Monday, January 17, 2011

Monsters, Myths & Oddities (2)

Myths, Monsters & Oddities is a monthly feature on The Lit Express that transports us back into the worlds that exist within the pages of our favorite books. We'll explore the dangerous beasts and harmless critters, sinister sorcerers and sparkly vampires that make YA fantasy come alive.
Last week I reviewed A Great and Terrible Beauty by Libba Bray. I promised to talk a little bit about the "realm" or "spiritual world" in the series. Since it was published in 2003, I imagine a lot of you have already read it. But, just to be on the safe side...there are no plot spoilers here.

The books describe the realm as a place where spirits exist before they move on to their final resting place. Is there magic in this realm? Oh yeah. Those who visit the realm are able to make anything happen. I mean anything. And what if you could take some of that magic home with you? What would you use it for? The first thing I'd change in my own life? I'd make it impossible for my dog to bark at people and other dogs. Sigh. If only such a place truly existed.

...and actually...

To a lot of people in this world, magical realms or spirit worlds really do exist.

In the Native American cultures, smoking the pipe is probably the most important ritual. Why? The pipe's smoke rises up, connecting with the powerful spirits that exist in the spirit world. For the plains tribes, White Buffalo Woman is one of those spirits. She is the maiden goddess who gave them the sacred pipe and showed them how to communicate with the spirit world. She not only taught them about cooking food and praying, but also brought them buffalo during times of starvation.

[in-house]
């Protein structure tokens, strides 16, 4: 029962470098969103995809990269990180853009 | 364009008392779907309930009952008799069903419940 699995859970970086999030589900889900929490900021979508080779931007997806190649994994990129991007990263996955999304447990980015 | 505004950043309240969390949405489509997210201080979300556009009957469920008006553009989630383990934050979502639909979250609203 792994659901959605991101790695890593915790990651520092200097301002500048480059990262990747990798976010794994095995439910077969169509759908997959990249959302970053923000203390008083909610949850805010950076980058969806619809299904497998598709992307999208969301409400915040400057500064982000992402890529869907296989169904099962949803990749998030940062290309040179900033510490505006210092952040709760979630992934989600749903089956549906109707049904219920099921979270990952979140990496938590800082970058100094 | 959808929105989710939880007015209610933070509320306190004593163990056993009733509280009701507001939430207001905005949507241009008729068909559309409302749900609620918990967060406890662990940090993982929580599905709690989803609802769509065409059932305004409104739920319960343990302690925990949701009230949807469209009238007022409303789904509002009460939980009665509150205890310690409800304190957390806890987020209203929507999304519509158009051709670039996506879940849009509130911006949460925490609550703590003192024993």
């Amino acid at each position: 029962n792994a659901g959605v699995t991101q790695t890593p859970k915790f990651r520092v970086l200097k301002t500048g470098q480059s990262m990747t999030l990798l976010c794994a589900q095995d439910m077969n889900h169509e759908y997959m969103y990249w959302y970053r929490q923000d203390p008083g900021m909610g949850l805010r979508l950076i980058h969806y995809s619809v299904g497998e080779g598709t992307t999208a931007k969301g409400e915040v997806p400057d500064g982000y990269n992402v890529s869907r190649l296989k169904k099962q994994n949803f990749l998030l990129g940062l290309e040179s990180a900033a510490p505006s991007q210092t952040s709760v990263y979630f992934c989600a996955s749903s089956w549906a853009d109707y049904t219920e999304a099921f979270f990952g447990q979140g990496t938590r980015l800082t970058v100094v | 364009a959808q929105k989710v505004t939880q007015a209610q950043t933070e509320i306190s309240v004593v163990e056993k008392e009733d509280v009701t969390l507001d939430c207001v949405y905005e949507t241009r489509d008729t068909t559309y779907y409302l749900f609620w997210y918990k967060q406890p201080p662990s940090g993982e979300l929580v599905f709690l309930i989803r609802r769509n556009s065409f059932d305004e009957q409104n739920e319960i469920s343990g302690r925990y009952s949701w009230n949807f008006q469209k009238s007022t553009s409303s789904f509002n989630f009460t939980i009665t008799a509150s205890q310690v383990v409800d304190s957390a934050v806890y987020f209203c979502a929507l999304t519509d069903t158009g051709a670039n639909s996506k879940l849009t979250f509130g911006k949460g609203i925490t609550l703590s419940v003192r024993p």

<<It’s breakfast time, and I’m starving. What I would love more than anything right now is to summon a spirit from a spirit world to come and cook me breakfast>>

In A Great and Terrible Beauty, the girls visited the realm, but could spirits from the realm visit them in the human world? That’s one thing I’m not too sure about. (I’m not far into the 2nd book in the series.) And, what about in real life?

A Shaman is an anthropological term to describe a person who can communicate with the spirit world. Essentially, shaman are messengers. They enter the supernatural realms—much like the characters of A Great and Terrible Beauty—to find a solution for whatever problem their community faces and brings back an answer. If it’s sickness, the shaman looks to the spirit world for a method of healing. Shaman can also communicate with the spirits of the deceased, bringing back messages that are meant to sooth the souls of the living.

Sooth the souls of the living? (That sounds familiar.) It’s exactly what happens for Gemma Doyle, the main character of A Great and Terrible Beauty, when she enters the realm. But, you’ll have to read the book to find out how!


If you are really, truly inspired by the idea of a spirit world or realm, I suggest you watch the animated fantasy-adventure film Spirited Away. The young girl in the story ends up in spirit realm and can't get out. It has some pretty interesting Japanese spirits in it. I saw it years ago and thought it was pretty strange. Interesting...but strange.